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LongJump, a Sunnyvale, Calif. company is the latest company offering a simple “database as a service” product, following on the heels of similar services announced by Amazon (see its S3/SimpleDB service ).
These services help Web companies to simplify the process of managing and operating applications, and represent a big trend in technology these days.
LongJump goes a step beyond what Amazon and others offer by letting developers not only access a database from multiple interfaces (Excel, MS Access, etc), but also to manage workflow on top of it — something you can’t do with other services.
It’s just the latest product in a wave of new start-ups offering “Web services,” things that were previously performed by IT professionals, but which now can be farmed out to companies like LongJump. Major parts of the technology world are being automated like this. We just wrote about Engine Yard this morning (before, you’d have to hire engineers to manage your Rails application, now you outsource it to Engine Yard.)
In comparison to Amazon’s service, LongJump’s relational database further encapsulates objects within its database, so that they can be worked with more easily. For example, LongJump lets you do things like search for relationships, i.e, letting you show all products in your database that are say, related to a sports (or category = sports). In Amazon’s case, you have call up data about your products, and do the search analysis yourself or with some other product. A range of other database or related services, from DabbleDB
, Coghead and Zoho also don’t let you manage workflow. [Update: We were wrong about Coghead. Coghead does allow this, though its offering requires a little more knowledge on the part of its users to do so.]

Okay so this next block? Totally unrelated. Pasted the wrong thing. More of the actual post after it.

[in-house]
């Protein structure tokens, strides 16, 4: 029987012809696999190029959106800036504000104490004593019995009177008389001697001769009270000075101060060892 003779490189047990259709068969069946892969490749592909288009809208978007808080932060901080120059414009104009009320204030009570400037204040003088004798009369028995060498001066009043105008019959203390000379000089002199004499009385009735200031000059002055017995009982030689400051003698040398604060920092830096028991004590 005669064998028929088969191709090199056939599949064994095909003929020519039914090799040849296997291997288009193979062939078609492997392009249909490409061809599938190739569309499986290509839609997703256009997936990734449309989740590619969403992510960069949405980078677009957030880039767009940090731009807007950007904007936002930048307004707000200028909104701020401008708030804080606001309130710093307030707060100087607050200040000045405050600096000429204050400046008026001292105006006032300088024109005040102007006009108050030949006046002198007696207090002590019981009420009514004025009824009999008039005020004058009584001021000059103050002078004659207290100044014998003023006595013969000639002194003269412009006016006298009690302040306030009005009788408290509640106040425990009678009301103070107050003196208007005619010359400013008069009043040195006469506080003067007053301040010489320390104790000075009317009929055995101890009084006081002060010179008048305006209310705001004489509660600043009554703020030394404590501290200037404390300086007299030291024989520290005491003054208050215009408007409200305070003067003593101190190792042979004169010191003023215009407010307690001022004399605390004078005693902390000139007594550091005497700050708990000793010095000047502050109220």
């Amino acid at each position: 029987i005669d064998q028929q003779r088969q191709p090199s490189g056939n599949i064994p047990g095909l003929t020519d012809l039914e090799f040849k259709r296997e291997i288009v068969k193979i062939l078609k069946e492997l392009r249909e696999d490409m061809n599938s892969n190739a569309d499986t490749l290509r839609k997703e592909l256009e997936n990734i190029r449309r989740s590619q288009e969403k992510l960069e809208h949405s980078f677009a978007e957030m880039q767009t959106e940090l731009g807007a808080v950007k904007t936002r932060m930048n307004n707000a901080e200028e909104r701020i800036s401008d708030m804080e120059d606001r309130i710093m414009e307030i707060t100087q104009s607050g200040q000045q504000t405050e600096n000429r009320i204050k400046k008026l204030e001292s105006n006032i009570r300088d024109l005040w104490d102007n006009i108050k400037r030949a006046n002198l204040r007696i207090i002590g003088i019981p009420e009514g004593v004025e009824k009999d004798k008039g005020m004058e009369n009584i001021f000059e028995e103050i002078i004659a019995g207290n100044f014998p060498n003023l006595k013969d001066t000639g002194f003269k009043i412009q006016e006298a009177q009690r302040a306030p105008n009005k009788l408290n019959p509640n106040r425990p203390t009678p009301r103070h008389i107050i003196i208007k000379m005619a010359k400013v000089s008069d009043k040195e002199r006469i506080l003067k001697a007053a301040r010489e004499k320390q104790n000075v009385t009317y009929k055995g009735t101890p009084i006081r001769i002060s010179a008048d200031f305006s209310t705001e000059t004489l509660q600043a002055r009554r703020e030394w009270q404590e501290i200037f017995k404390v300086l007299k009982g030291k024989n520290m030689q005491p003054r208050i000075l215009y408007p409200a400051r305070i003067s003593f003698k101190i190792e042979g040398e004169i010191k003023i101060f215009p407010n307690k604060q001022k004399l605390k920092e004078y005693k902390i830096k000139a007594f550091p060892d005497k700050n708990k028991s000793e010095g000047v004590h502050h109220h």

LongJump’s product is web-based. LongJump is also joining the trend toward open platforms. It uses a simple XML server. It offers a REST-based API, so that developers can build their own applications using LongJump. It also offers storage.
We got a demo Monday from Pankaj Malviya’s, 37, chief executive of LongJump parent company, Relationals. The interface is pretty smooth.
Malviya, a former employee at Veritas, has bootstrapped the Relationals since 2003, and now has $5 million in annual revenue, and is profitable. Only now, he tells us, is he ready to consider taking venture capital to expand.
He started several years ago selling a customer relations management (CRM) product to media companies (MediaNews, owner of the the San Jose Mercury News, Gannett, McClatchy are all customers). Now he says its time to build out the product, and LongJump is his effort to sell to penetrate small and medium sized businesses. Whereas Salesforce costs $120 per month per user, his product so far has costs $20 per month per user (more for LongJump; see below).
According to the company:
–LongJump’s API also supports both Simple Object Access Protocol message responses over HTTP/HTTPS and custom Java-bean scripting within its built-in data policy engine.
–LongJump’s DaaS is a fully managed infrastructure and administered relational database architecture that includes: SAS 70 Type II data protection compliance, enterprise-level security, flexible access and control, real-time mirrored database replication, and 99.999% application uptime.
–With LongJump’s DaaS service, a user simply maps out their data structure and then plugs it into their LongJump account.
–LongJump provides a suite of interconnected applications for business functions, which provide better integration and similar functionality to larger application providers but at a more affordable price while still having the ability to scale as a business grows.
–LongJump, with access to its REST-based API included, costs $24.95 per user per month, or $19.95 per user per month with a 12-month commitment.
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